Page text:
Greetingz, Robert

Yes, it can !
I run the Raspberry Pi as a high-end network player connected directly with Ethernet cable to the network switch.
I have tested different USB solution on the Laptop and I changed to the Raspbi with I2S connection.
Sounds incredible good. The AKOUO Reference DAC hardware is also just the finest.
I do not need a driver because the my AKOUO DAC has its own controller for input and volume.
I think the Raspberry with Volumio is the best way, to get music from the storage.
I ripped my CDs, play some Flacs, Hires and also recorded some vinyl with a good ADC to 24/96 wav.
Volumio plays all the files !! :smiley:
There is no problems with Noise. The Rasbpi is powered with a normal mobile phone supply and there is no isolator on the I2S port. I was really surprised of that little noise and the low THD and I get the best performance out of my DAC that is made for absolute High End. (see
A good power supply with a backup battery will be the next step.

The test signal (2 kHz WAV with-1dBFs) was played over the network.

Best Spiri

Greetings all!

Thank for this info. I need to read those posts in suggested forum. It seems PiDAC is awesome DAC for my purpose. Now two important questions pops into my mind:

  1. Can I use paspbmc as a audio player in this setup on is volumio absolutely necessary for best sound? AFAIK xbmc will do bit perfect (does it?)so it should be fine? I love xbmc (I have movie theater also) and its iPhone app is the best for controlling it.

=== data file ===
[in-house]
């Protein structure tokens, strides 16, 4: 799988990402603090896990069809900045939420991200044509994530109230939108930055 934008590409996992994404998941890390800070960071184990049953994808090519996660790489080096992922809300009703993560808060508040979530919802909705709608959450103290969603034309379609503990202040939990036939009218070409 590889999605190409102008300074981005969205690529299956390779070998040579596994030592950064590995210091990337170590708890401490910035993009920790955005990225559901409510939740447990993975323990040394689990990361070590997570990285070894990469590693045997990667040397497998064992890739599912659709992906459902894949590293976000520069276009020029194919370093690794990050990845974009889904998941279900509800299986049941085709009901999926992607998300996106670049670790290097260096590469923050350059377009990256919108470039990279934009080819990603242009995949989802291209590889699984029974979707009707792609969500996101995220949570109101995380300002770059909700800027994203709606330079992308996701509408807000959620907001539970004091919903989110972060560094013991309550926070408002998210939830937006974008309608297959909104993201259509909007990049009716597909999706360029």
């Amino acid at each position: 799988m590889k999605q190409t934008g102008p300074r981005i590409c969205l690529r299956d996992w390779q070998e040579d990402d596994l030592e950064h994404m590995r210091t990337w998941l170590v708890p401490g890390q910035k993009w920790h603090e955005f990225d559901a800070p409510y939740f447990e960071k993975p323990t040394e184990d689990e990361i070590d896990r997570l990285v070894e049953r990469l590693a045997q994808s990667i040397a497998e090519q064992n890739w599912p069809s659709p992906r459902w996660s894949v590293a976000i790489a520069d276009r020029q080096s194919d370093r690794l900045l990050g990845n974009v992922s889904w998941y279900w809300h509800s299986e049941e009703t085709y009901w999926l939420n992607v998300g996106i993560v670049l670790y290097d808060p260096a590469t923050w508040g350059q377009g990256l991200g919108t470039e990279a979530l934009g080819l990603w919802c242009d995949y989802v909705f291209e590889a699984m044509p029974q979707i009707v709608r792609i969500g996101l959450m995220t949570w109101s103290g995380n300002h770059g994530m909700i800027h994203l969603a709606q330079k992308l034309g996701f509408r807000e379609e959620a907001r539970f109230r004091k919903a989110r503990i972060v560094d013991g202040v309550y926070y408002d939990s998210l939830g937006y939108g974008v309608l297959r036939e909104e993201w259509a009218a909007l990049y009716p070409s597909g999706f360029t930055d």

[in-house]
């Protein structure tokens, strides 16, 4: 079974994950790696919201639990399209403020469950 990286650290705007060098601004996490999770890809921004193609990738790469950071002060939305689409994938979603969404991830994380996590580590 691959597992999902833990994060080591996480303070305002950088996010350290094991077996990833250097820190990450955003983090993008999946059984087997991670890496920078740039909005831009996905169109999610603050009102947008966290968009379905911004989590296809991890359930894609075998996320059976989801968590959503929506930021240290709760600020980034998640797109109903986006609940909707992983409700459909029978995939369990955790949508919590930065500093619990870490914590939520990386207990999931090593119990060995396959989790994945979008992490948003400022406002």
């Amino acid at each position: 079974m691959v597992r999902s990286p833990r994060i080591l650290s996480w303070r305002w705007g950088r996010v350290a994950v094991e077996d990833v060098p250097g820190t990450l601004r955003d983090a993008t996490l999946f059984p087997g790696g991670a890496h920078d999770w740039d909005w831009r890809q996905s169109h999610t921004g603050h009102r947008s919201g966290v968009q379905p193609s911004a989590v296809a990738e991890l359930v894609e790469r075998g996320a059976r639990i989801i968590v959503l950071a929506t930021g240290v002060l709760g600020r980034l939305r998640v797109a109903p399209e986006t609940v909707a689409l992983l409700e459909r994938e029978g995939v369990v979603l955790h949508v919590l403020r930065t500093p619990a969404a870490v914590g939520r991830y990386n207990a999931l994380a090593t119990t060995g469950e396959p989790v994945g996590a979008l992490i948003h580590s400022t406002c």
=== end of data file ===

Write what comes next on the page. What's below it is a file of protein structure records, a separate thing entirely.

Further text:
2. What affordable but good quality powers you recommend? I’mm willing to pay up to 50€ for good power. Does PiDAC need its own power supply or is one enough for both Raspberry and PiDAC?


Hi there,

Same here, Hifiberry Digi and an externa Dac (which is also a Streamer, but less human-friendly than Volumio.

I’m interrested into knowing how you did that (different power supply for the Digi). Can you also please describe how you powered your Pi ?


Thanks metalrob for this. I am as well very interested. Could you tell us more? What is a “good extra dac” in your eyes? I don’t want any further volume or mixing stages, just the digital-analog conversion for to get the signal into my amp.

Morover: How did you realise the charging process for the battery? I’ve also thought about using a usb-battery as they are quite cheap as backup power sources for phones, but I was wondering if I can leave the charger connected… would result in noise from the switching right?

Would be very interested tp learn more. I’ve started another thread out of a similar motivation some time ago, but it somehow faded away. sabre-es9023-why-does-sound-bad-t950.html